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Press Release: The Mission of Media in an Age of Monopoly

26th May 2016

  • ResPublica



Strict embargo: 00:01 26th May 2016


Google should be made to pay for the news it takes from other media outlets and promotes on its own website, independent think tank ResPublica has found.

In a ResPublica essay Virtuous Media: How to improve plurality and transparency, author Justin Schlosberg says a levy on the billions made by Google and other online giants such as Facebook, which take newsfeeds from broadcasters and newspapers, could be used to build a fund to help an ailing journalism industry in this country.

The essay also calls for the BBC to be less centralised and for editorial independence to be introduced across the corporation in a bid to stop output which could be influenced by government.

Furthermore, ResPublica has found the closeness of politicians, media executives and senior journalists across the UK has not been tackled post-Leveson and needs to be made far more transparent with a better record of meetings between ministers and media executives.

Dr Justin Schlosberg, said: “Google gains traffic by using stories generated by the media but it pays nothing for the articles. At first glance this seems okay because readers can clearly see the story source but for journalism and the media industry this is proving harmful. More and more people are turning to a single source for their stories and if that single source is Google, it is not contributing to the cost of creating the journalism they use.

“Further bad news has been seen with job losses and cuts leading newspapers and broadcasters to reduce their coverage in recent years. At the same time the concentration of ownership has increased, not just with Rupert Murdoch’s empire but the fact that just four companies account for over 70 % of the local newspaper market across the UK.”

ResPublica believes Google and similar platforms should pay a 1% levy on revenue to fund an independent Media Plurality Board that would allocate the money to support long-form and local journalism across all platforms and in all sectors.

In the UK alone, Google generated over £7 billion of revenues in 2015 with a search market share of over 90%. Facebook registered £105 million of UK revenues in 2014 and commands more than 80% of the social networking market.

Director of ResPublica, Phillip Blond, said: “There is clearly a public interest in sustaining local, regional and investigative journalism. The most logical and achievable means of support is via a nominal levy on the revenues of large scale news intermediaries in online search and social networking, including Google and Facebook.

“A virtuous and transparent media is needed across a range of platforms and outlets in order to provide society with a rounded outlook on the world around it.”

ResPublica argues that while BBC production must remain not-for-profit and entirely in public hands, decentralisation of both management structure and delivery is essential.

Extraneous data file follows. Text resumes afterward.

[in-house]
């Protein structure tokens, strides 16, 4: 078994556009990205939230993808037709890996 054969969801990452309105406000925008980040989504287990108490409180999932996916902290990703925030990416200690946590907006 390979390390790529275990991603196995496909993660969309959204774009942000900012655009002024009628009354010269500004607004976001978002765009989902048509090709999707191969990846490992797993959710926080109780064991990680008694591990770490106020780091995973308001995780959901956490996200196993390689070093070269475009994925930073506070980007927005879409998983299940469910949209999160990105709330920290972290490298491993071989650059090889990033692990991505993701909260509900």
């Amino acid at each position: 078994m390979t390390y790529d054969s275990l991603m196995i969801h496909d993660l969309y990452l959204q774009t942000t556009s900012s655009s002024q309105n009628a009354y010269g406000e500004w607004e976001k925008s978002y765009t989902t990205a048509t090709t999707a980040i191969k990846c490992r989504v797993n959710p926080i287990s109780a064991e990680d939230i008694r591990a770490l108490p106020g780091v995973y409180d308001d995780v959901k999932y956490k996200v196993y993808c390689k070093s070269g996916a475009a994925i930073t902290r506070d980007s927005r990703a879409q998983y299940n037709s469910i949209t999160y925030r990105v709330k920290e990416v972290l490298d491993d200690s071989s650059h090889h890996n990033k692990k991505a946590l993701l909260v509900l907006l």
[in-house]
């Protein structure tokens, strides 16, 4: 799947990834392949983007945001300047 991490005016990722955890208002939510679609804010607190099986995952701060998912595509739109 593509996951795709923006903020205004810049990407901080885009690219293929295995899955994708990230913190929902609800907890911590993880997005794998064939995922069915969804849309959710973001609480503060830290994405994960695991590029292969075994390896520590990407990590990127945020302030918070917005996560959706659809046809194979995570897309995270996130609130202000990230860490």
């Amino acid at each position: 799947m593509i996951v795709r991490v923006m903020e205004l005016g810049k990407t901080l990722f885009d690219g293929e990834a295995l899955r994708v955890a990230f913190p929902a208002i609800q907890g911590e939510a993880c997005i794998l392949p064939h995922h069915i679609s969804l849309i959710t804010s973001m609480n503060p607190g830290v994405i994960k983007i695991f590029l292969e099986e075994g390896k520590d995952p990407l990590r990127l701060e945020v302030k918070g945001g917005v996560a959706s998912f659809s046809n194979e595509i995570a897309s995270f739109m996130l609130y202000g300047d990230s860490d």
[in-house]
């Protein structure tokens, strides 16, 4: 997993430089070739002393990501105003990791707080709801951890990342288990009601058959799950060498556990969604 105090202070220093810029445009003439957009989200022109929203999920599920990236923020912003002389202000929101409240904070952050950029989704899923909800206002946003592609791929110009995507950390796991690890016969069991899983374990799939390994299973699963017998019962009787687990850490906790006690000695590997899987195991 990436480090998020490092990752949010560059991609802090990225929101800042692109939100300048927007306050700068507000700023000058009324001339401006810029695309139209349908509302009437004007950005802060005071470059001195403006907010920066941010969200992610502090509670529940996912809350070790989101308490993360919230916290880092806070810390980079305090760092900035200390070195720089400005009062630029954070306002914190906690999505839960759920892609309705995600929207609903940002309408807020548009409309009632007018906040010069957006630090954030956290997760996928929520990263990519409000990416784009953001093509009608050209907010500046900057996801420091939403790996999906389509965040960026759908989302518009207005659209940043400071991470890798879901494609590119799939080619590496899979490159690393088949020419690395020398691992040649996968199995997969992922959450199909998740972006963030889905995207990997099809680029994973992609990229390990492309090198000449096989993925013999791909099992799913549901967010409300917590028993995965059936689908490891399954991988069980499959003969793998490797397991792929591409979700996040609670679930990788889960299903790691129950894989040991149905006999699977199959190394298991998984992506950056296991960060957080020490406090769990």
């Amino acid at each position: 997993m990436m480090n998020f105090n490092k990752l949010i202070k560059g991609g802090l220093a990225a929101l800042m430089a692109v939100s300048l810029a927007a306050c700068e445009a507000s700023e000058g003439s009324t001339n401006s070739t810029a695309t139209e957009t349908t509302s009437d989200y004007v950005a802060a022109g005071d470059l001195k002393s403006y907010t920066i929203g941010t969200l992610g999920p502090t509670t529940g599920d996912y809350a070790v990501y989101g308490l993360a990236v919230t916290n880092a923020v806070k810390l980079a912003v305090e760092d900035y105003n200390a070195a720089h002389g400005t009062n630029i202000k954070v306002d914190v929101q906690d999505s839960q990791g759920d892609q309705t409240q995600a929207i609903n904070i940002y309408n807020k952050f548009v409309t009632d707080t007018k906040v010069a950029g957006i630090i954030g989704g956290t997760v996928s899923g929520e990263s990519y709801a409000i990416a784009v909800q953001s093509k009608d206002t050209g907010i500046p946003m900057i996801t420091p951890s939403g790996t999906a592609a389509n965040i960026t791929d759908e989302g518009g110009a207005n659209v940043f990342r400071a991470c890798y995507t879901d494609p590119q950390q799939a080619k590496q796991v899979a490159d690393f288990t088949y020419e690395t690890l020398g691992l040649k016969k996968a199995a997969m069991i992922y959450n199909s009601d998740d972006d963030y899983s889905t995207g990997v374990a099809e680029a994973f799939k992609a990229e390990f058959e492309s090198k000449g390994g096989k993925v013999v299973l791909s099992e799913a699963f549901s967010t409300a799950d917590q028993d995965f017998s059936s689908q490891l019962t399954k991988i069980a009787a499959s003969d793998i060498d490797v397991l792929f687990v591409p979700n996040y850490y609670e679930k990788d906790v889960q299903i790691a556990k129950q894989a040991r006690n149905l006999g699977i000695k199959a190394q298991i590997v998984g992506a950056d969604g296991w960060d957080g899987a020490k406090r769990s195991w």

This would mean that different parts of the corporation – such as the Today programme and News at Ten – would operate independently, allowing them to pursue different news agendas, rather than following centralised guidelines.

Dr Schlosberg said: “Charter Renewal at the moment threatens, for the first time in the BBC’s history, to give a government appointee editorial responsibility for all of its output.

“If a government did seek to censor or control the BBC’s agenda, it would be far more difficult if it had to contend with a network of relatively autonomous entities with their own editorial and governance boards more directly accountable to license fee payers.”

The ResPublica essay also calls for enhanced transparency for meetings and relations between senior media and political figures as recommended in the Leveson Report. This could be done simply by recording all meetings in one document, rather than by department. ResPublica says the UK Government should lobby for such changes at the EU levels as well, to reflect the globalised nature of a lot of media.

Dr Schlosberg said: “The risk is not so much that stories are compromised but rather the integrity of policymaking, especially media policy. Examples include the unabated frequency of meetings between Murdoch and senior government ministers over the last year or so.

“Research from King’s College London found that by and large the print and broadcast media followed the same stories during last year’s General Election campaign and largely on the lines put out by the parties. This does not suggest a plural and investigative media industry.”

Other recommendations include new legislation to strengthen Ofcom’s role in regulating media companies and stopping concentration of ownership.

The essay also calls for a new Europe-wide task force for the regulation of media transparency and governance.




Although it has faced recent cutbacks and consolidation, the Nederlandse Publieke Omroep (NPO) has proved relatively resilient to the pressures of digitisation and continues to demonstrate public value in the strength of its member-based affiliates.